Kagame tweeted following the meeting: “We discussed the need for Africa to stand together, speak with one voice. Thank you to initiatives by African institutions such as the African Development Bank and the Trade Finance Bank of Africa for their support.”
The IMF has approved a $109 million disbursement to Rwanda in response to the economic effects of the virus. In the small African country, the government is trying to help the most affected citizens by going house to house with rice and beans for those suffering from hunger. It started in the capital, Kigali, but it is not guaranteed that it will cover the whole country. On the morning of April 6, an important day for the Rwandans, the 26th anniversary of the genocide, the government wanted to send an important message and cut the salaries of all members of the cabinet, parliament and senior officials. The money will be used to increase the instruments of social welfare.
In western countries there is evidence that the virus is more lethal in elderly age groups and this could be a factor in favour of Africa, where the average age is 19, much less than the 38 of China and 43 of Europe. In contrast, in sub-Saharan Africa, respiratory diseases are among the most lethal and they mainly kill children under the age of 5 who will be among those most hit by the virus. While in the United States the ICUs (Intensive Care Units) are 34 per 100,000 inhabitants, in Germany 29 and Italy 12, in Uganda they are 0.1 and on average in Africa 0.3. Health care systems are already under stress for the diseases that normally afflict the population. To prepare an effective virus response plan would be very complicated if not impossible. “The deaths of Covid-19 in Africa will probably be recorded and classified in the big cities, for the rest you die without knowing why. You die of malaria. You die of hunger, still. So, a virus makes no difference,” concludes the professor.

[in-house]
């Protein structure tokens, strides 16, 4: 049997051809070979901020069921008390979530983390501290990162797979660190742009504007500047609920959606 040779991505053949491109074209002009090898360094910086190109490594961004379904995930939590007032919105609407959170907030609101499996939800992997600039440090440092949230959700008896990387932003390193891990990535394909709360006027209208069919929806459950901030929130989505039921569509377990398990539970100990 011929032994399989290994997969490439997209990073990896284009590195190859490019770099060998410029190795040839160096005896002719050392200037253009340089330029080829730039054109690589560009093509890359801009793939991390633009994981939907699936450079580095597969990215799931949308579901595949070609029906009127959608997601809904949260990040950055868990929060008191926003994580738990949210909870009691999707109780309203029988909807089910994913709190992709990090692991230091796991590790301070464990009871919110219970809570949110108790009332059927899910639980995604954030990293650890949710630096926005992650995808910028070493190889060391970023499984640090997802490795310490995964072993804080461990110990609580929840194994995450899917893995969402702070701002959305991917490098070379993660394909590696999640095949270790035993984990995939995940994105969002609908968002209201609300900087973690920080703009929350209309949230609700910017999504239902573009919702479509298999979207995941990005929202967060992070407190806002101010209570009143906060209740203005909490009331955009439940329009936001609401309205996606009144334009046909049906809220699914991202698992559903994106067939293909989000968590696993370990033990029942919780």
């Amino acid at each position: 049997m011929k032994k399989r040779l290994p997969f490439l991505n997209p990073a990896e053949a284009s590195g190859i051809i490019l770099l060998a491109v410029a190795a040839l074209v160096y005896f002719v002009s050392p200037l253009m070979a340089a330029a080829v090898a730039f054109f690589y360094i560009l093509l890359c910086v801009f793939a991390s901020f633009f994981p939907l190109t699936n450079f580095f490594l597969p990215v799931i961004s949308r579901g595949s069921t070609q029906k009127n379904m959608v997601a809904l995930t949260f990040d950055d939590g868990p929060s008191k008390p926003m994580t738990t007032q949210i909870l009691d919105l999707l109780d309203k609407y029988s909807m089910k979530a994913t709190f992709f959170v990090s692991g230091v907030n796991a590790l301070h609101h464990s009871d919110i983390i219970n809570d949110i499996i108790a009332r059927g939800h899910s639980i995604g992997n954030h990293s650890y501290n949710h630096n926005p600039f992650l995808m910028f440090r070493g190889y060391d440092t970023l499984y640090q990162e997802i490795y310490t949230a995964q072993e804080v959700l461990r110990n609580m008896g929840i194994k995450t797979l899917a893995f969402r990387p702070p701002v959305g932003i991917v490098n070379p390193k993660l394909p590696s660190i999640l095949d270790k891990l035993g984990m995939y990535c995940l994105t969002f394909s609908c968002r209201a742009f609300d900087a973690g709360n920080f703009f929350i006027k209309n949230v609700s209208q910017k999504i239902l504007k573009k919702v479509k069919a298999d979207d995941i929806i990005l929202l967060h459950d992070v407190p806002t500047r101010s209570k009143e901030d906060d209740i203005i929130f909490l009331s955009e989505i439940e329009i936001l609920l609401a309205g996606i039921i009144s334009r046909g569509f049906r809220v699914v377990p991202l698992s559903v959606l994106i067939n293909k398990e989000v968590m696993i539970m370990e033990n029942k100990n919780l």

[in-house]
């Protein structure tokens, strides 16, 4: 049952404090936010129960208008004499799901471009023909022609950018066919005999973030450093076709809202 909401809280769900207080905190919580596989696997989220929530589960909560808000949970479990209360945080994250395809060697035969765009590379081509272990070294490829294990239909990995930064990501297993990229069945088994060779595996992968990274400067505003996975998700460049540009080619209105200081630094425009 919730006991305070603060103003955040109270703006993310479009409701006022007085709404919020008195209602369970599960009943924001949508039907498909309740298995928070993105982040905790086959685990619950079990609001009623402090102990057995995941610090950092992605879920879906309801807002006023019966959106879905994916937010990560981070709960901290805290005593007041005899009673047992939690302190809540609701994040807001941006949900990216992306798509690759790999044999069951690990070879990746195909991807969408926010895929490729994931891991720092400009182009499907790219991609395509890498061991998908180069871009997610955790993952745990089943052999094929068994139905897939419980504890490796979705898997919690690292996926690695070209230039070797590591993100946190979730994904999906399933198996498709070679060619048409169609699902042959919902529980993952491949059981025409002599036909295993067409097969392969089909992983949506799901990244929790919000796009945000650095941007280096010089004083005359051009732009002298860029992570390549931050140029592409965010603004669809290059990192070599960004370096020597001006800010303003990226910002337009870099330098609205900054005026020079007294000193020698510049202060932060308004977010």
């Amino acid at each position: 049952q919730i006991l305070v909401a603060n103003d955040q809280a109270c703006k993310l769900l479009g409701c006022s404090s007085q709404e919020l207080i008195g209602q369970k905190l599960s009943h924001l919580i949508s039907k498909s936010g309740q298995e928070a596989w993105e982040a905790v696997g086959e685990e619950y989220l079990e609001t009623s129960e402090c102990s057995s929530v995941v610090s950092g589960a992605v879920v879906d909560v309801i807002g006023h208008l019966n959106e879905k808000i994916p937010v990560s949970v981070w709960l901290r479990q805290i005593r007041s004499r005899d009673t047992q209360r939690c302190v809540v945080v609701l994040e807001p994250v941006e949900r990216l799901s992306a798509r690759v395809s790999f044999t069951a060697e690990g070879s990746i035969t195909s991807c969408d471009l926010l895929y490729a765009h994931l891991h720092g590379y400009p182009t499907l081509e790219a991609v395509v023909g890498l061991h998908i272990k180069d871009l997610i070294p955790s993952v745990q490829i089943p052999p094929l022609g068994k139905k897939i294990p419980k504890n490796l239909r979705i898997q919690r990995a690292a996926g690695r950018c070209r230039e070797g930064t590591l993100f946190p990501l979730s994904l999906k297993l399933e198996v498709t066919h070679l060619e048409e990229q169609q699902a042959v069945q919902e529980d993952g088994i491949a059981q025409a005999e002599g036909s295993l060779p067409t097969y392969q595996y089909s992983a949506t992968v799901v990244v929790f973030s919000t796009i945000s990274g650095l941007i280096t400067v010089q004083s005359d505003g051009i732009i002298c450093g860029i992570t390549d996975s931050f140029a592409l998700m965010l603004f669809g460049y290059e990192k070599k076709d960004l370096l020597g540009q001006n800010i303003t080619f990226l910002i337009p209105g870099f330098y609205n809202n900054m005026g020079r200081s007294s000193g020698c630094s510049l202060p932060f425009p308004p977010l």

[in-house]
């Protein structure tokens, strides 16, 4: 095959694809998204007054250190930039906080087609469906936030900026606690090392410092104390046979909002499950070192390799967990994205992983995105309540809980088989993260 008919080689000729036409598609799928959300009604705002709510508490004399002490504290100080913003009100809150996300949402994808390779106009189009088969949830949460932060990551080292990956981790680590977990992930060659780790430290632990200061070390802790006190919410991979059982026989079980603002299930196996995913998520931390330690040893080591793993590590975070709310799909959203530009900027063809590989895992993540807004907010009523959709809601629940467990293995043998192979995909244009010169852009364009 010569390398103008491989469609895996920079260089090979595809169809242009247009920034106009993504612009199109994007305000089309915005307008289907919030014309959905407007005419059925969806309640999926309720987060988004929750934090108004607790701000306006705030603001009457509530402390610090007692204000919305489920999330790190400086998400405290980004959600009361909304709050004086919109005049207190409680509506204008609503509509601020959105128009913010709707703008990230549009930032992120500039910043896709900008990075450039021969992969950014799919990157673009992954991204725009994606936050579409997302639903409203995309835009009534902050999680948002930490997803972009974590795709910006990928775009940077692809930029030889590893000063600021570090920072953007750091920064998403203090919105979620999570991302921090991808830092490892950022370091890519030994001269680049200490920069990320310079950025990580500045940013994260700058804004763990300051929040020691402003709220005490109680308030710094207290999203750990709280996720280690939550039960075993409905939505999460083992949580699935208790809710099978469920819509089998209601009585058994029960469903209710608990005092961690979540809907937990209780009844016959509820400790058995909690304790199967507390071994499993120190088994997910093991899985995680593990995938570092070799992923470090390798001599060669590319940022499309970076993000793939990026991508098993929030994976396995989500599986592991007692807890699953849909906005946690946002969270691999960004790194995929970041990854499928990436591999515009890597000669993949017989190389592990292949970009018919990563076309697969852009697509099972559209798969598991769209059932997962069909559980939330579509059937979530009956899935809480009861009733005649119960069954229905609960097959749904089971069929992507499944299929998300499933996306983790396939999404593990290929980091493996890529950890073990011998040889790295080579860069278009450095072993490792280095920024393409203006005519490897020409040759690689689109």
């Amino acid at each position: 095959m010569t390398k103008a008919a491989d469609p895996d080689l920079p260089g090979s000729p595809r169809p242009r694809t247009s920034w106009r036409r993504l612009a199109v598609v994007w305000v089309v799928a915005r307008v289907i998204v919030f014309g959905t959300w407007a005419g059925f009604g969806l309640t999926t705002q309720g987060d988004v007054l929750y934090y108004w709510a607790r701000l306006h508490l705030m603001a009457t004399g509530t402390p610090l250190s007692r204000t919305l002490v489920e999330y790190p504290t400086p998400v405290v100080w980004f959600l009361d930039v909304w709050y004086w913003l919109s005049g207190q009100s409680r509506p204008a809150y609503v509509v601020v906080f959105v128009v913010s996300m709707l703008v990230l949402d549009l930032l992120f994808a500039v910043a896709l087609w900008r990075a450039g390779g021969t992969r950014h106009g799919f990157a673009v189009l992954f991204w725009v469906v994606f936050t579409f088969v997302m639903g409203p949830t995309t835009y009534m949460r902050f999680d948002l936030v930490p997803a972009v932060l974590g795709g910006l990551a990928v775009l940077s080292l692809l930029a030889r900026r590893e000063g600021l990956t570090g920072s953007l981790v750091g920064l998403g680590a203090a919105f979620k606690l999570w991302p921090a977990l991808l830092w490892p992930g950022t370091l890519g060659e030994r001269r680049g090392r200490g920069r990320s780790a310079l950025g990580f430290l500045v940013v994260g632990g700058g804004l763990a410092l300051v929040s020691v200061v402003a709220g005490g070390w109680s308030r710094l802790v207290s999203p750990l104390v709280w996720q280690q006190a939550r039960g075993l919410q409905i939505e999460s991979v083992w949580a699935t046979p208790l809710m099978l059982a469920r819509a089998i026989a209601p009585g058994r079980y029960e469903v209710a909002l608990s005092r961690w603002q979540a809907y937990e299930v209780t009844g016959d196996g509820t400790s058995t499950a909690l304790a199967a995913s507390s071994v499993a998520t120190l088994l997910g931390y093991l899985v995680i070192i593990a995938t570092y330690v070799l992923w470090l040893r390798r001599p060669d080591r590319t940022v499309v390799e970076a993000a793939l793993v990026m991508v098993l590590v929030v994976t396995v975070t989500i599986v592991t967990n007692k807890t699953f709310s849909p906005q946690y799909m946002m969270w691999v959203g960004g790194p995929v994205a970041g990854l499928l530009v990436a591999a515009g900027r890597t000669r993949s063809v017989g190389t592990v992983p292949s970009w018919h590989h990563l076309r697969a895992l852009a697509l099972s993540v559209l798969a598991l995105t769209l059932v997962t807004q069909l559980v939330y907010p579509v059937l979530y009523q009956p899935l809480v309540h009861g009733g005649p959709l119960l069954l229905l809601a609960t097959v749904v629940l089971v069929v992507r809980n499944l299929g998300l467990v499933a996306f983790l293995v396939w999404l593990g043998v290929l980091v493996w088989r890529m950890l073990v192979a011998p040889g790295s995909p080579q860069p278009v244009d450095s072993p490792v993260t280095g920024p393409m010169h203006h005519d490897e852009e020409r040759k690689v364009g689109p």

What to do then? What should African governments be worried about the most? Should they focus on safeguarding health or avoiding the economic chasm? Kagame is right when he says that the African response must be unique, but the African response must be African because it must meet the needs of Africans and not Westerners.
Helping Africa costs incredibly less than any other continent. IMF and UN must first and foremost help African governments to resist the impact of the pandemic by increasing funding and sending materials. Then, when the storm passes in the West, the US and Europe must make a further effort to tackle the virus in Africa by sending personnel and equipment. Furthermore, China, which has invested more than anyone else in the development of the continent in recent years, will have to continue to provide its economic contribution and put its expertise at the service of Africa.
One-size does not fit-all and Africa, which has problems that others do not have, probably more severe than Covid-19, must be able to implement social, economic and welfare policies that will not nullify all the successes that have been achieved, with effort, in recent years.